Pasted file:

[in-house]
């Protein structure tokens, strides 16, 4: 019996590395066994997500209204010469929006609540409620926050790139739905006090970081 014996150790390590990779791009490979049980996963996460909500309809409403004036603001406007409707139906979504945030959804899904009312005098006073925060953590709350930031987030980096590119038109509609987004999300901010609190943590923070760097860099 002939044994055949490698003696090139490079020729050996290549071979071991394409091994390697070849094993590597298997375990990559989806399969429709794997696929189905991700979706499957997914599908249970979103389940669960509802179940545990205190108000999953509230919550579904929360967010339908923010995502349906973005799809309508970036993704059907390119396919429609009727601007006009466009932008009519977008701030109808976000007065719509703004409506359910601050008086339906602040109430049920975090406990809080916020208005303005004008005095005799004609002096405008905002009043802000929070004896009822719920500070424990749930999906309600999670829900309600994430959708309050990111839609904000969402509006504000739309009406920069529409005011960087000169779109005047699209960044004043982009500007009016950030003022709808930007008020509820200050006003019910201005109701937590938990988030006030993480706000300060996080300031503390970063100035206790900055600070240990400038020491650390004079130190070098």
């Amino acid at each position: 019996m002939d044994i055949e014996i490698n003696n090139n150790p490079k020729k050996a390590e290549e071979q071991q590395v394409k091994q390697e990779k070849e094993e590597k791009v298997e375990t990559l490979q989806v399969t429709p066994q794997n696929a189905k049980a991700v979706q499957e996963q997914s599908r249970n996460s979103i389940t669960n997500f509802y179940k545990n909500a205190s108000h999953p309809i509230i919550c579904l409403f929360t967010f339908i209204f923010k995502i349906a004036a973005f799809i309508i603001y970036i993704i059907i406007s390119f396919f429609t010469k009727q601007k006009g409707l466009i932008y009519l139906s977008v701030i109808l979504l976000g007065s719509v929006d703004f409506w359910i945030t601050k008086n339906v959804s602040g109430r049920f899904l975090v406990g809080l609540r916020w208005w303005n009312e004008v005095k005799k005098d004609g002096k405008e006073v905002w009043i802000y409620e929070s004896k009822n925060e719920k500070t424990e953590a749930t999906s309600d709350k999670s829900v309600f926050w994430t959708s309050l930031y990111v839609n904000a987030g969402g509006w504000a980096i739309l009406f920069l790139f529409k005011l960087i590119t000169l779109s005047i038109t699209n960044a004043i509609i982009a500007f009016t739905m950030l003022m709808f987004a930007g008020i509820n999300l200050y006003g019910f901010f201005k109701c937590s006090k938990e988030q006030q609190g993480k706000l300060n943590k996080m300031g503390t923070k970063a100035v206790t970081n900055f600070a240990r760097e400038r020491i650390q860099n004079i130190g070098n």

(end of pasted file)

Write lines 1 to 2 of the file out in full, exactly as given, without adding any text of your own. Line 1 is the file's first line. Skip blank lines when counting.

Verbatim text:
[in-house]
């Protein structure tokens, strides 16, 4: 019996590395066994997500209204010469929006609540409620926050790139739905006090970081 014996150790390590990779791009490979049980996963996460909500309809409403004036603001406007409707139906979504945030959804899904009312005098006073925060953590709350930031987030980096590119038109509609987004999300901010609190943590923070760097860099 002939044994055949490698003696090139490079020729050996290549071979071991394409091994390697070849094993590597298997375990990559989806399969429709794997696929189905991700979706499957997914599908249970979103389940669960509802179940545990205190108000999953509230919550579904929360967010339908923010995502349906973005799809309508970036993704059907390119396919429609009727601007006009466009932008009519977008701030109808976000007065719509703004409506359910601050008086339906602040109430049920975090406990809080916020208005303005004008005095005799004609002096405008905002009043802000929070004896009822719920500070424990749930999906309600999670829900309600994430959708309050990111839609904000969402509006504000739309009406920069529409005011960087000169779109005047699209960044004043982009500007009016950030003022709808930007008020509820200050006003019910201005109701937590938990988030006030993480706000300060996080300031503390970063100035206790900055600070240990400038020491650390004079130190070098």